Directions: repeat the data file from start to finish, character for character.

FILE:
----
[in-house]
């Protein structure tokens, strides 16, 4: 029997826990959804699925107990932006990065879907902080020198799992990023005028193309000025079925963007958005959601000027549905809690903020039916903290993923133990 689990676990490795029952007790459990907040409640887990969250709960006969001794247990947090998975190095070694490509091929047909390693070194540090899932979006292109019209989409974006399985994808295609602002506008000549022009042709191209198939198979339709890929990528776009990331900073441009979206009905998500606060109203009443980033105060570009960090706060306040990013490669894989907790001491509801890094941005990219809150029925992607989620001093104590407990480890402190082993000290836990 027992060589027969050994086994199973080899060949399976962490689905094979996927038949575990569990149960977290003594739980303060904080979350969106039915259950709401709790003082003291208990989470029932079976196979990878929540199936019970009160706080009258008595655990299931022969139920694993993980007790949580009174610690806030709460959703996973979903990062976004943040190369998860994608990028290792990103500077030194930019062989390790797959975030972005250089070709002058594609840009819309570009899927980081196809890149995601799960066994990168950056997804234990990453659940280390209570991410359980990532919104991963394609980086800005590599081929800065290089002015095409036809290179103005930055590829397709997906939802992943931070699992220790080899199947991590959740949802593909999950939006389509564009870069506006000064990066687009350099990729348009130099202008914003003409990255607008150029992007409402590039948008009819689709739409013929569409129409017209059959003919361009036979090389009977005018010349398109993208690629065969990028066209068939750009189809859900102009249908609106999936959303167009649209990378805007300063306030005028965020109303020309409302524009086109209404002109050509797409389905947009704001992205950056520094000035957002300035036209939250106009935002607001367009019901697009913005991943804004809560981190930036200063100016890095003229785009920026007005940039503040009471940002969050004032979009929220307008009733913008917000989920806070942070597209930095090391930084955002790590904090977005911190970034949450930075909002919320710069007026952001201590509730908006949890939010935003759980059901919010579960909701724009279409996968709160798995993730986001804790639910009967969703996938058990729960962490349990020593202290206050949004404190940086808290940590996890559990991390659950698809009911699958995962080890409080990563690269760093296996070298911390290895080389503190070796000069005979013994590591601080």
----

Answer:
[in-house]
């Protein structure tokens, strides 16, 4: 029997826990959804699925107990932006990065879907902080020198799992990023005028193309000025079925963007958005959601000027549905809690903020039916903290993923133990 689990676990490795029952007790459990907040409640887990969250709960006969001794247990947090998975190095070694490509091929047909390693070194540090899932979006292109019209989409974006399985994808295609602002506008000549022009042709191209198939198979339709890929990528776009990331900073441009979206009905998500606060109203009443980033105060570009960090706060306040990013490669894989907790001491509801890094941005990219809150029925992607989620001093104590407990480890402190082993000290836990 027992060589027969050994086994199973080899060949399976962490689905094979996927038949575990569990149960977290003594739980303060904080979350969106039915259950709401709790003082003291208990989470029932079976196979990878929540199936019970009160706080009258008595655990299931022969139920694993993980007790949580009174610690806030709460959703996973979903990062976004943040190369998860994608990028290792990103500077030194930019062989390790797959975030972005250089070709002058594609840009819309570009899927980081196809890149995601799960066994990168950056997804234990990453659940280390209570991410359980990532919104991963394609980086800005590599081929800065290089002015095409036809290179103005930055590829397709997906939802992943931070699992220790080899199947991590959740949802593909999950939006389509564009870069506006000064990066687009350099990729348009130099202008914003003409990255607008150029992007409402590039948008009819689709739409013929569409129409017209059959003919361009036979090389009977005018010349398109993208690629065969990028066209068939750009189809859900102009249908609106999936959303167009649209990378805007300063306030005028965020109303020309409302524009086109209404002109050509797409389905947009704001992205950056520094000035957002300035036209939250106009935002607001367009019901697009913005991943804004809560981190930036200063100016890095003229785009920026007005940039503040009471940002969050004032979009929220307008009733913008917000989920806070942070597209930095090391930084955002790590904090977005911190970034949450930075909002919320710069007026952001201590509730908006949890939010935003759980059901919010579960909701724009279409996968709160798995993730986001804790639910009967969703996938058990729960962490349990020593202290206050949004404190940086808290940590996890559990991390659950698809009911699958995962080890409080990563690269760093296996070298911390290895080389503190070796000069005979013994590591601080």